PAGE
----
So, you're going to a gay wedding …and possibly wondering who walks down the aisle? Does one of the couple have to play the groom (or bride)? How many hen/stag dos are there? Lotte Jeffs, who married her girlfriend, Jenny, in October 2016, reveals her take on it all.
Between 2014, when gay marriage became legal here, and October 2015, there were 150,000 gay marriages in the UK. Chances are you've been to one or will soon score an invite, or you're in the middle of planning one yourself. In so many ways, same-sex weddings are no different from straight ones but, with a lack of any historic precedent of their own, they are often an opportunity to have fun with tradition and do things a bit differently. Of course, every wedding, gay and straight, is unique to each couple, but there are some conundrums specific to a same-sex wedding that, in my experience, you - not to mention your friends and family - might have questions about. So here are my answers to those questions you're maybe too shy to ask…
Who wears the engagement ring?
When I proposed to Jenny I didn't have a ring, as it was quite spontaneous. We thought about buying matching ones, but in the end decided not to, as we only had four months before the day. My friend Laura had splashed out majorly on the ring she used to propose to her wife, Alice, but once Alice said 'yes', they went shopping for a (albeit less expensive) ring for Laura. 'We had both dreamed of that diamond on our finger, so it made sense,' she said. None of my married gay male friends had rings. 'The tradition felt a bit feminine for us,' said my friend John. 'I bought Clive a watch, and I never did get the present he promised in return!'
Is it exactly the same as straight marriage? Are civil partnerships still a thing?
Civil partnerships are still an option for gay couples who don't want a traditional marriage. The fact that they aren't available for straight couples is a bone of contention for some. In July 2016, the United Reformed Church voted to allow its churches to perform same-sex marriages, but not all churches do. Legally, a married same-sex couple has the same rights as a married opposite-sex couple.
In lesbian weddings, does one partner tend to play the groom?
This is a big misconception. Even if one woman wears a dress and the other a trouser suit, it doesn't mean their dynamic is mirroring a man and a woman's - it's just an expression of their style. Jenny and I made a speech together, and we both felt like the bride, even though we coordinated our outfits just enough to not look like bridesmaids. She wore a white lace dress and I chose a white jumpsuit. Having two brides just added to the magic.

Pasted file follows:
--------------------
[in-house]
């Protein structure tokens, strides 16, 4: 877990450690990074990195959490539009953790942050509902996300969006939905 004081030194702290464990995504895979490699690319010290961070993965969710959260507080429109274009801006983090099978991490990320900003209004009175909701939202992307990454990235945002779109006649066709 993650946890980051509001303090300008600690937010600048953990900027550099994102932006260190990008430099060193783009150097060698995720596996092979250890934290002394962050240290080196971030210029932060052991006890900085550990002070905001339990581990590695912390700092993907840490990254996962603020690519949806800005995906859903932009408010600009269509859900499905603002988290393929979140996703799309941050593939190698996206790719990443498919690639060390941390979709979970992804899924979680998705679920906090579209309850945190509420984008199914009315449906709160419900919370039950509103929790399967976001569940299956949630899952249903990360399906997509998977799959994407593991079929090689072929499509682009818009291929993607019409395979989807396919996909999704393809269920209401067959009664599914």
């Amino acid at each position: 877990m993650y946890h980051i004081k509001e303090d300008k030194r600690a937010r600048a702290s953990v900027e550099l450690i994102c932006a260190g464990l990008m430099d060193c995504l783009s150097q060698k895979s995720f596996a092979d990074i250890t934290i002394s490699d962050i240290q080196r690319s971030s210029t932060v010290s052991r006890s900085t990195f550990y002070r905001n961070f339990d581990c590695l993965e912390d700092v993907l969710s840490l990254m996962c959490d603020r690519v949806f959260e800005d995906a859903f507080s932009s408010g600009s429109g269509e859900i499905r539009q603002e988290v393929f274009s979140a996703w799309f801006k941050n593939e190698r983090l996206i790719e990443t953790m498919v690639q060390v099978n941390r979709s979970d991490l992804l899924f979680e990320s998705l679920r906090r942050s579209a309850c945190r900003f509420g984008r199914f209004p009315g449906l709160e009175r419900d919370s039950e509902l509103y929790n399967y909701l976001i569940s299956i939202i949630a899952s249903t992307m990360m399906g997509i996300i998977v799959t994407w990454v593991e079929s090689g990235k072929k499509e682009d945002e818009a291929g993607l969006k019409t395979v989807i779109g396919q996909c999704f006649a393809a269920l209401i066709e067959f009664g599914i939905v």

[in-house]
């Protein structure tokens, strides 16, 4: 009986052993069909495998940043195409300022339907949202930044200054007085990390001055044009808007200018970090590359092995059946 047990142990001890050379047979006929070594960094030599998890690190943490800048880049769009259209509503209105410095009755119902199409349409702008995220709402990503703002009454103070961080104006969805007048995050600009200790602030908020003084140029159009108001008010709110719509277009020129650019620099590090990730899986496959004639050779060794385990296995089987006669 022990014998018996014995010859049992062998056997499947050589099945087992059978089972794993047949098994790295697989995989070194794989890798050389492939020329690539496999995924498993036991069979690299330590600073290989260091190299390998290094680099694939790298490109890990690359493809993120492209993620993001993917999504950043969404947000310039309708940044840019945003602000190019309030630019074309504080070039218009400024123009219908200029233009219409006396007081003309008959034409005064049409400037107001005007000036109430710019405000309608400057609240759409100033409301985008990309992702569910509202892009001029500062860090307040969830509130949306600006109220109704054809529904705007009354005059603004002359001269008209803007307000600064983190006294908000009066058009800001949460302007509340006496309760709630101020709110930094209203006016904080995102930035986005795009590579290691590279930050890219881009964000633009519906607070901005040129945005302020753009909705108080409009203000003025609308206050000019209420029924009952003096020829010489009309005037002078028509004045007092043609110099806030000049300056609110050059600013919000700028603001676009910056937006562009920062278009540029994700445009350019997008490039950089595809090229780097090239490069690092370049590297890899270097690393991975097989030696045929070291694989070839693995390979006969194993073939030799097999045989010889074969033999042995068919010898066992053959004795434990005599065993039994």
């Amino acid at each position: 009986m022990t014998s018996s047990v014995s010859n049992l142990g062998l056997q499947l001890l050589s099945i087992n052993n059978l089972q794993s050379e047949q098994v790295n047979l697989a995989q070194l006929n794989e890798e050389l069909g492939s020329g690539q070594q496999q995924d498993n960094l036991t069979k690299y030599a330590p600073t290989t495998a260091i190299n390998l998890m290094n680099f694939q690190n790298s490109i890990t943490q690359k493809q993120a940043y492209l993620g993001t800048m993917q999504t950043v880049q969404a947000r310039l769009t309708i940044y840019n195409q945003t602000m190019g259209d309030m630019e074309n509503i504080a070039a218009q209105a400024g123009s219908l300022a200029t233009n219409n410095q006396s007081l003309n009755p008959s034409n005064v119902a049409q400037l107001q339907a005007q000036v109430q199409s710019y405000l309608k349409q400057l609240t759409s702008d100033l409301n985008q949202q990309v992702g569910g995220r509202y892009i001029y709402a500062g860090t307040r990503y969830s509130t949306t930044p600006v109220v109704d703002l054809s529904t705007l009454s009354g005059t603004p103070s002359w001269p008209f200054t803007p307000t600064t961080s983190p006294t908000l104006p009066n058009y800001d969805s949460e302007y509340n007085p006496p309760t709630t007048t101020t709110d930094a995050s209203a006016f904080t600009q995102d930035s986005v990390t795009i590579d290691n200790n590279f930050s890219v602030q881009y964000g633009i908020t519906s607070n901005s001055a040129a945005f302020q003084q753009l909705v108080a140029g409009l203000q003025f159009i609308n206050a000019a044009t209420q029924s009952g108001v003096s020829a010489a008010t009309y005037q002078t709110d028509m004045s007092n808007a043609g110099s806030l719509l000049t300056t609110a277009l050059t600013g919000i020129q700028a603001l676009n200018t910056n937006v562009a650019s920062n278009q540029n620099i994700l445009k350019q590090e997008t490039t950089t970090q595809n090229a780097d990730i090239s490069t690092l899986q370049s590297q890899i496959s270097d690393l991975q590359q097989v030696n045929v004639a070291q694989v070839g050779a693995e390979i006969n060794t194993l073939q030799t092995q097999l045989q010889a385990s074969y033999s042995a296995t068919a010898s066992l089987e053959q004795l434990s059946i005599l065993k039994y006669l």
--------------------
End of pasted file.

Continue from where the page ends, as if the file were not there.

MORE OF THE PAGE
Is the script for the ceremony different?
Nope. You're offered exactly the same choice of orders of service at a register office. There is certain legal phrasing that can't be changed but, beyond that, you can customise it. We thought, 'I now pronounce you wife and wife' was clunky, so went for, 'I now pronounce you married'. Actually, this has been the norm at all the gay weddings I've been to, though I'm sure some people do like to be declared husband and husband.
Who walks whom down the aisle?
At my friends Fred and Alan's wedding, their mothers did it. Fred told me, 'Four blokes in suits would have been boring in pictures. It was nice to give our mums their time to shine.' Jenny and I walked down the aisle together - we made sure our parents felt involved in other ways, but the idea of being 'given away' wasn't for us.
What do you do about stag and hen nights?
Most gay couples I know have a combined one. My best friend organised a hilarious, blokey stag for Jen and I, with dog racing, golf and even a Millwall game! It was a joke, given how un-laddish we are, but we loved it. I got the best of both worlds, though: my colleagues gave me a hen lunch where they swapped all the penis paraphernalia for female equivalents!
Whose parents do I send a thank-you to?
If you know that one family financed the wedding, write to them. Otherwise, send a note to the couple themselves, but make sure to congratulate both sets of parents on the day. It's likely they abandoned the fantasy of their child's wedding the moment they came out, so it's an extra-special day for them. It's nice to acknowledge this.
How 'gay' will it be?
You know your friends better than I do. But the gay weddings I've been to have followed tradition to some extent - it's not a 'pretend' wedding. There might not be rainbow flags (it's not a Pride parade, after all), but be prepared for some kind of acknowledgement that there has been a political struggle for this moment to be possible. In my speech, I asked people to raise a glass to the gay couples around the world, particularly in places such as Chechnya, who face horrific treatment because of their sexuality. I referenced the gay rights slogan, 'love is love'. It's a simple concept that all our guests could agree about.
AND WHAT NOT TO SAY...
Congratulations on your gay wedding. An old colleague of mine posted this on my Facebook page. He meant well, but I'd rather it was seen as a 'wedding' like any other. Drawing attention to the sexuality of the people tying the knot feels unnecessary.
Here's to unconventional relationships. My mother-in-law said this as a toast and, again, though she meant well, I feel like my relationship is very conventional: we're getting married, starting a family - it's just that we're two women doing it. That might seem unusual to some people, but not to us.
Such a shame he never met the right woman. A friend overheard an older relative say this at the wedding of two male friends. If you must think such things, do so in your head - not out loud.